An example of the inability of Russian infrastructure to cope came this week: China has reached an agreement with Omsk Oblast, deep in the middle of Siberia, to ship grain produced there on Chinese ships via the Ob River and the Northern Sea Route to Asian markets (omskportal.ru/ru/government/News/2019/07/29/1564396003985.html and thebarentsobserver.com/en/arctic/2019/07/ships-sail-down-great-siberian-river-deliver-shipments-grain-japan-arctic-route).

That doesn’t mean that Omsk Oblast should be added to the list of “China controlled” regions of Russia that Nemets offers. It does mean, however, that regions within the Russian Federation, including those far from the periphery, may develop new relations with the center because of the center’s failure to take care of infrastructure linking them together.

And that in turn will promote fissiparous tendencies in at least some of them even if it doesn’t mark the beginning of the end of the Russian Federation anytime soon. 

Eurasia Review

1. US Security from Michael_Novakhov (88 sites)

The Global Security News


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The Global Security News: 1. Trump from Michael_Novakhov (197 sites): Politics: Politicians grieve for El Paso victims, with Democrats decrying GOP inaction on gun laws

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Leaders took to cable television and Twitter, with reactions to the mass shooting at a Texas Walmart and shopping mall falling along party lines. Politics 1. Trump from Michael_Novakhov (197 sites)

The Global Security News


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The Global Security News: 1. US Security from Michael_Novakhov (88 sites): Eurasia Review: US State Department Details New Skripal-Related Sanctions On Russia

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(RFE/RL) — The U.S. State Department has detailed new sanctions imposed on Russia for its alleged involvement in the March 2018 near-fatal nerve agent attack on former Russian spy Sergei Skripal and his daughter in Britain.

“Pursuant to the Chemical and Biological Weapons Control and Warfare Elimination Act of 1991 (CBW Act), the United States is announcing a second round of sanctions on Russia for its use of a ‘novichok’ nerve agent in an attempt to assassinate Sergei Skripal and his daughter Yulia Skripal in the United Kingdom on March 4, 2018,” the State Department said in a statement on August 3.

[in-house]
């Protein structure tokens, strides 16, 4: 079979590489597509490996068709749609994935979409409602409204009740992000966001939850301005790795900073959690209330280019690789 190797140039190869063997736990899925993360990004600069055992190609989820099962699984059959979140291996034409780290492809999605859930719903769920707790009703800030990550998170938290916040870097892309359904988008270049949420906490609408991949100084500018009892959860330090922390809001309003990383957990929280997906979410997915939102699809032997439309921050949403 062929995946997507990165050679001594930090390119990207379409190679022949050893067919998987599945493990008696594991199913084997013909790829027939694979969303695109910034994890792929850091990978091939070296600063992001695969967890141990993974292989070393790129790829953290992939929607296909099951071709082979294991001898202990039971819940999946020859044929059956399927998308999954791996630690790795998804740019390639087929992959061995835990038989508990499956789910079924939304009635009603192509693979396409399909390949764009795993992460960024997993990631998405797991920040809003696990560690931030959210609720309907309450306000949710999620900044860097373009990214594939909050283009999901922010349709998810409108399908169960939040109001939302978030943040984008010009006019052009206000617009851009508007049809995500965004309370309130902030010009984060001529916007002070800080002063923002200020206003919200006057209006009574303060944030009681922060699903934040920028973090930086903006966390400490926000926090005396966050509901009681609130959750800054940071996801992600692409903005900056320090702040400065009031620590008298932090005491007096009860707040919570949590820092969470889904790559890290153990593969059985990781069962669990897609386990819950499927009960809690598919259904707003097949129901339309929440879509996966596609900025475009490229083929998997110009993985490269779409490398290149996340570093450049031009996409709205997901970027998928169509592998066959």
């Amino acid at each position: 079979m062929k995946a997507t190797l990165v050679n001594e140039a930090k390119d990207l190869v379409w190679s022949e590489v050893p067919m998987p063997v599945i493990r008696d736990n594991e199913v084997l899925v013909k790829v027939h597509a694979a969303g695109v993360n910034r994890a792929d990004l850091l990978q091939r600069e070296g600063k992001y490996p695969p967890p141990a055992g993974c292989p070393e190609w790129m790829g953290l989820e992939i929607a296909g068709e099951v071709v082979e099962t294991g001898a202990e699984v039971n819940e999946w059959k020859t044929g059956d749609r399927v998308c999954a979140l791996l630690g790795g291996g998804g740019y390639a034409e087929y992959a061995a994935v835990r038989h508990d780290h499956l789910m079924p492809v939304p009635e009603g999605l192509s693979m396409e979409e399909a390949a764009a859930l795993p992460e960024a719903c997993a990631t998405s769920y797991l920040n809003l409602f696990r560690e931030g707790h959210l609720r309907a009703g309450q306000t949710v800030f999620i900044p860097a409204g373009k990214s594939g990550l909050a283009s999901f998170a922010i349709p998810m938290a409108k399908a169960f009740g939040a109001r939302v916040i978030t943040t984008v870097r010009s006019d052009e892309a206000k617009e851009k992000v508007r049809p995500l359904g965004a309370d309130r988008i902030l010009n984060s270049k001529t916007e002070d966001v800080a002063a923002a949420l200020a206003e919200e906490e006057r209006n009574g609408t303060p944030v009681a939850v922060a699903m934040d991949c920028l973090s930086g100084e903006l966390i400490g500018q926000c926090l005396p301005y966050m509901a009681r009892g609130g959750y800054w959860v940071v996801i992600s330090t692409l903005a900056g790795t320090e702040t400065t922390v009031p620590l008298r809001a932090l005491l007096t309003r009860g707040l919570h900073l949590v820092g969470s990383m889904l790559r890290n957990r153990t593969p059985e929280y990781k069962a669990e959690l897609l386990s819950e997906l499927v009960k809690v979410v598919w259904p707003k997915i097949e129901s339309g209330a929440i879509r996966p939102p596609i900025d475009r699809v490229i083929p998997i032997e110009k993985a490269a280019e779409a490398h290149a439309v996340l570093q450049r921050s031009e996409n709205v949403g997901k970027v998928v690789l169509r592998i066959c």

“This act endangered thousands of lives in Salisbury and Amesbury, and caused the hospitalization of the Skripals, a British police officer, and two civilians, one of whom subsequently died from her exposure,” it added.

The measures will take effect following a 15-day congressional notification period and remain in place for a minimum of 12 months, the State Department said.

The statement came a few hours after President Donald Trump said Washington was imposing new sanctions on Russia, a move Moscow called “regrettable” and said would damage bilateral ties.

Trump signed an executive order on August 1 imposing the second set of sanctions against Moscow as mandated under CBW after Russia’s involvement in the use of the nerve agent novichok in the attack was determined.

The British foreign minister, Dominic Raab, said his government welcomed the U.S. move to increase the pressure “in response to Russia’s use of a deadly nerve agent in Salisbury.”

“Continued global response shows we will not stand & watch these horrific weapons be used without consequences,” he wrote.

The State Department said the sanctions will include “U.S. opposition to the extension of any loan or financial or technical assistance to Russia by international financial institutions, such as the World Bank or International Monetary Fund.”